“Of course there are many reasons why conservatives would be underrepresented in social psychology, and most of them have nothing to do with discrimination or hostile climate. Research on personality consistently shows that liberals are higher on openness to experience. They’re more interested in novel ideas, and in trying to use science to improve society. So of course our field is and always will be mostly liberal.”
—Jonathan Haidt from The Republican Brain by Chris Mooney
7:30 pm • 19 May 2014 • 285 notes
“You will always be too much of something for someone: too big, too loud, too soft, too edgy. If you round out your edges, you lose your edge.”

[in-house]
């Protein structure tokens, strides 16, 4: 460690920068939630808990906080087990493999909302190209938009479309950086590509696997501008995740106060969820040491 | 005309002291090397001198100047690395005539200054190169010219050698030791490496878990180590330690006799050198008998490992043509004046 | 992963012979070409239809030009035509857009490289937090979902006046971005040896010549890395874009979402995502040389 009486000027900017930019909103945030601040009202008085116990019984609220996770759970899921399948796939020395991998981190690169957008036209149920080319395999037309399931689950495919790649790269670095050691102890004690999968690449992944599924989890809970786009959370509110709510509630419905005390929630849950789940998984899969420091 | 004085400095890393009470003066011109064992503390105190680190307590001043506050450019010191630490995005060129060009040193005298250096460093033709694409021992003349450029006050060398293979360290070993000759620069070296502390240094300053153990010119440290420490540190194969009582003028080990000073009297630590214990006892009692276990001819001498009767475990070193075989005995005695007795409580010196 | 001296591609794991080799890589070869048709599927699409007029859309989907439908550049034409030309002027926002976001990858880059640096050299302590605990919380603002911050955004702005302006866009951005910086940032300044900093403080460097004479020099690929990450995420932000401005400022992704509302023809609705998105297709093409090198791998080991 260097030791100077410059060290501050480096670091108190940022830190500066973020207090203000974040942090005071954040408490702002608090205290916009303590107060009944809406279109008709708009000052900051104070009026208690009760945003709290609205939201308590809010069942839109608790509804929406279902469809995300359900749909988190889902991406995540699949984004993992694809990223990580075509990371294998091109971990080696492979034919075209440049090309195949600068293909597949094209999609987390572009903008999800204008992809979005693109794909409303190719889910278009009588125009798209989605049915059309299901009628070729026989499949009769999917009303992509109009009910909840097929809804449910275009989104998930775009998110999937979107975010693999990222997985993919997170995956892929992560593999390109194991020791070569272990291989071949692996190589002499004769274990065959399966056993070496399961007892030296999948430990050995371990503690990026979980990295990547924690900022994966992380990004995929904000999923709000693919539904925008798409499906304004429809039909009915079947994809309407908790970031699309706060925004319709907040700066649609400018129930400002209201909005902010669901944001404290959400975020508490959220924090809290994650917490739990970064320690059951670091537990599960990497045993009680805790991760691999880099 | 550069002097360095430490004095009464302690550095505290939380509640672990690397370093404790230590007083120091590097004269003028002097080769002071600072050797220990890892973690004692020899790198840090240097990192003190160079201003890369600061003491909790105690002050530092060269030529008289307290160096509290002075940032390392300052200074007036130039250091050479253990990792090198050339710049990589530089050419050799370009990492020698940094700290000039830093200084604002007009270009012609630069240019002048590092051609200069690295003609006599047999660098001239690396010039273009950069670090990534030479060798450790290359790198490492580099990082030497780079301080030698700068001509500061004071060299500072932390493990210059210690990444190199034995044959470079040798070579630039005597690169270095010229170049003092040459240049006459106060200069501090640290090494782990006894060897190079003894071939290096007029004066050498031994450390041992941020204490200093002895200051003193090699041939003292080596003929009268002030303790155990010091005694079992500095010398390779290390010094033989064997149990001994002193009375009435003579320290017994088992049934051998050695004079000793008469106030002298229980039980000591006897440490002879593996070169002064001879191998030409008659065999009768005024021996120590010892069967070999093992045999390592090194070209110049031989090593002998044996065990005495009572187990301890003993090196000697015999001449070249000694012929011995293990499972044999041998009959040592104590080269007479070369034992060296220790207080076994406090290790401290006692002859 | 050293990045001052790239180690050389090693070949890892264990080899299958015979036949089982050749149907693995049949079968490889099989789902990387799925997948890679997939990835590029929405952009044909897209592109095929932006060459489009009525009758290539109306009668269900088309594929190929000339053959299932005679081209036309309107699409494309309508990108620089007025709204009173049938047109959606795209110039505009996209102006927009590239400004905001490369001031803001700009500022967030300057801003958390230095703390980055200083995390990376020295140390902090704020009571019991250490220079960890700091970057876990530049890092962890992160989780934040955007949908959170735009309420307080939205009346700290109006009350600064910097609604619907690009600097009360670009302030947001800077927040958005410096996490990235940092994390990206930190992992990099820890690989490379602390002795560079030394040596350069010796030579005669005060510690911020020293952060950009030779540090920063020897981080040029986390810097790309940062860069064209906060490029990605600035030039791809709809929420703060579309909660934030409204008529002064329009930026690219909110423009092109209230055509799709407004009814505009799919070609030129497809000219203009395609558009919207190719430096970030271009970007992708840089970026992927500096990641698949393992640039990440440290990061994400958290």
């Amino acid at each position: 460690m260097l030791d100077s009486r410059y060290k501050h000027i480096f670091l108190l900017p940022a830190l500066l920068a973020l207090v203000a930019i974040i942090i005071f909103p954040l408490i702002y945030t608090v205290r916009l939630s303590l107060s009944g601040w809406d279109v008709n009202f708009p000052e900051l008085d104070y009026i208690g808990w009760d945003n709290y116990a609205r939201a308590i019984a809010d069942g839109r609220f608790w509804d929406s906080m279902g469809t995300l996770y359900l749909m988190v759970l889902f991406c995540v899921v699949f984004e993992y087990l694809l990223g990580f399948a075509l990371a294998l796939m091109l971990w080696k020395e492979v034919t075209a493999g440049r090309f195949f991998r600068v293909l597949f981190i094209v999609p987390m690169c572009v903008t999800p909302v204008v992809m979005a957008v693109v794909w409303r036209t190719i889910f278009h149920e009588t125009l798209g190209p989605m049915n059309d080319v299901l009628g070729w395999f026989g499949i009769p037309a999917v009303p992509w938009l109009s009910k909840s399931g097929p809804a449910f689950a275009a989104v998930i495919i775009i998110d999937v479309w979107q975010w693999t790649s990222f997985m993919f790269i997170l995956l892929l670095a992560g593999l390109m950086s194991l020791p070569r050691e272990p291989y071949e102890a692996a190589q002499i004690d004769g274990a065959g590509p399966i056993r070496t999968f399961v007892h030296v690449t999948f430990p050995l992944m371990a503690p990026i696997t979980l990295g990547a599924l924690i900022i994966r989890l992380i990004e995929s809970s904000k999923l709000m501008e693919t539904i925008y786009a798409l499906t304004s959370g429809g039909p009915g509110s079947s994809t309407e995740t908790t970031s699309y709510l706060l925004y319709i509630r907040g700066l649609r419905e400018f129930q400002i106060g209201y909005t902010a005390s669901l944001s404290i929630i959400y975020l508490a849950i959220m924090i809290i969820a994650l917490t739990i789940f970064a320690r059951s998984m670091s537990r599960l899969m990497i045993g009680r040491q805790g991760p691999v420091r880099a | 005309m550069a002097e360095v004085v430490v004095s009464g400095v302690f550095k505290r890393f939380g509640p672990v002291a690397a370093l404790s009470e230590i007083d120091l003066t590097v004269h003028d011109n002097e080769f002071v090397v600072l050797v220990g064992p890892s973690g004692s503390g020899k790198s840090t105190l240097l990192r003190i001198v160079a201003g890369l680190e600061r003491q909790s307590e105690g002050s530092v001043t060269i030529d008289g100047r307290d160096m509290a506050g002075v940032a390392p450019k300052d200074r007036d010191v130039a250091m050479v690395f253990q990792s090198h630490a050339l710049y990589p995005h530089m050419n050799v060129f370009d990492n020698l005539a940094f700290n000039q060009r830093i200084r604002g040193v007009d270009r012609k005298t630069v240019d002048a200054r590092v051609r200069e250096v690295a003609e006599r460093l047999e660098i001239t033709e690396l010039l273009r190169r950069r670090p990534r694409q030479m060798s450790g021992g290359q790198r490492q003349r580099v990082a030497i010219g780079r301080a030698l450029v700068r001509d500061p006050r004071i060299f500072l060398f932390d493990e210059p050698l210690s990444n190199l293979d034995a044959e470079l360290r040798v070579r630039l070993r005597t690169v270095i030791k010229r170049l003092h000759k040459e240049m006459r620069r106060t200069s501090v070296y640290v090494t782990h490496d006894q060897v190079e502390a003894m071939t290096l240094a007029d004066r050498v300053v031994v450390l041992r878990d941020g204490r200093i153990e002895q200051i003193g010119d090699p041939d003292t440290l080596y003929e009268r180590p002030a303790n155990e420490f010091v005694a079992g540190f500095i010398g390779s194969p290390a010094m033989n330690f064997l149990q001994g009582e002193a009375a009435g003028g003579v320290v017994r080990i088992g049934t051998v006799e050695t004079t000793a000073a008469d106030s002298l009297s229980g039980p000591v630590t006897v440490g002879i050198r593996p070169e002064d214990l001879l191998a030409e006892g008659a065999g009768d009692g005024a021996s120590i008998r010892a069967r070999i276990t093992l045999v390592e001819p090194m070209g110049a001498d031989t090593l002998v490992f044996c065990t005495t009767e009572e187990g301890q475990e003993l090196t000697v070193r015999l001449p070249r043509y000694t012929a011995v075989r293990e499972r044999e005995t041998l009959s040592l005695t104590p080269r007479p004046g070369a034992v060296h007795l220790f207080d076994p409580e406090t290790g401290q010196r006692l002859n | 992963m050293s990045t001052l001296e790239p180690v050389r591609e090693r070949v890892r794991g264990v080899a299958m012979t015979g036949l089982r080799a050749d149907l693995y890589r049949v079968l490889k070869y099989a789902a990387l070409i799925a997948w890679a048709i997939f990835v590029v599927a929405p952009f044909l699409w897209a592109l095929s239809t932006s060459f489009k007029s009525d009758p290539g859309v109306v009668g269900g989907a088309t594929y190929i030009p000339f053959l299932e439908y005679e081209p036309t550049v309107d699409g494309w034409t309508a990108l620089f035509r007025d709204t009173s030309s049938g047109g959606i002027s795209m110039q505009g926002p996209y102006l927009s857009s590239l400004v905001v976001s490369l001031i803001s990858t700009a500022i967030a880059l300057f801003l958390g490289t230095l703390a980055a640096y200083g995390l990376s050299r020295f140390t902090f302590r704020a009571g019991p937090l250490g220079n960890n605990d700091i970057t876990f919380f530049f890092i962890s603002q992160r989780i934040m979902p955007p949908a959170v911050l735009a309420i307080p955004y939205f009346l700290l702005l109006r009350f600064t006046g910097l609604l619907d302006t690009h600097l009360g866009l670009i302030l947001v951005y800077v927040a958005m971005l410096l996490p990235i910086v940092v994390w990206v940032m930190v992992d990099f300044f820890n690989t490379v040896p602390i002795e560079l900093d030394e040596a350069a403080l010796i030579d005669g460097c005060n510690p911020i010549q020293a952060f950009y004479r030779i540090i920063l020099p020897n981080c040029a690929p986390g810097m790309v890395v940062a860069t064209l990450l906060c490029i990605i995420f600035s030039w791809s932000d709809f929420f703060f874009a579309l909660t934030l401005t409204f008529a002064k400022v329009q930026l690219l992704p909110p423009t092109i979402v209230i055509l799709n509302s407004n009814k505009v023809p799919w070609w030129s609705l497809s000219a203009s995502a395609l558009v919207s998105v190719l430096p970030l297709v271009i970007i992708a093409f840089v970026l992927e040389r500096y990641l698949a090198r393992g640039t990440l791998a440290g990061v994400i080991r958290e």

— Danielle LaPorte (via ohteenscanrelate)
(Source: ohteenscanrelate, via veruca-assault)
11:29 am • 18 May 2014 • 5,210 notes
do men have resting bitch faces as well or do they not have negative characteristics ascribed to them for putting on a neutral rather than a deliriously happy facial expression
(Source: theanunnakiconnection, via sociolab)
12:17 am • 16 May 2014 • 62,260 notes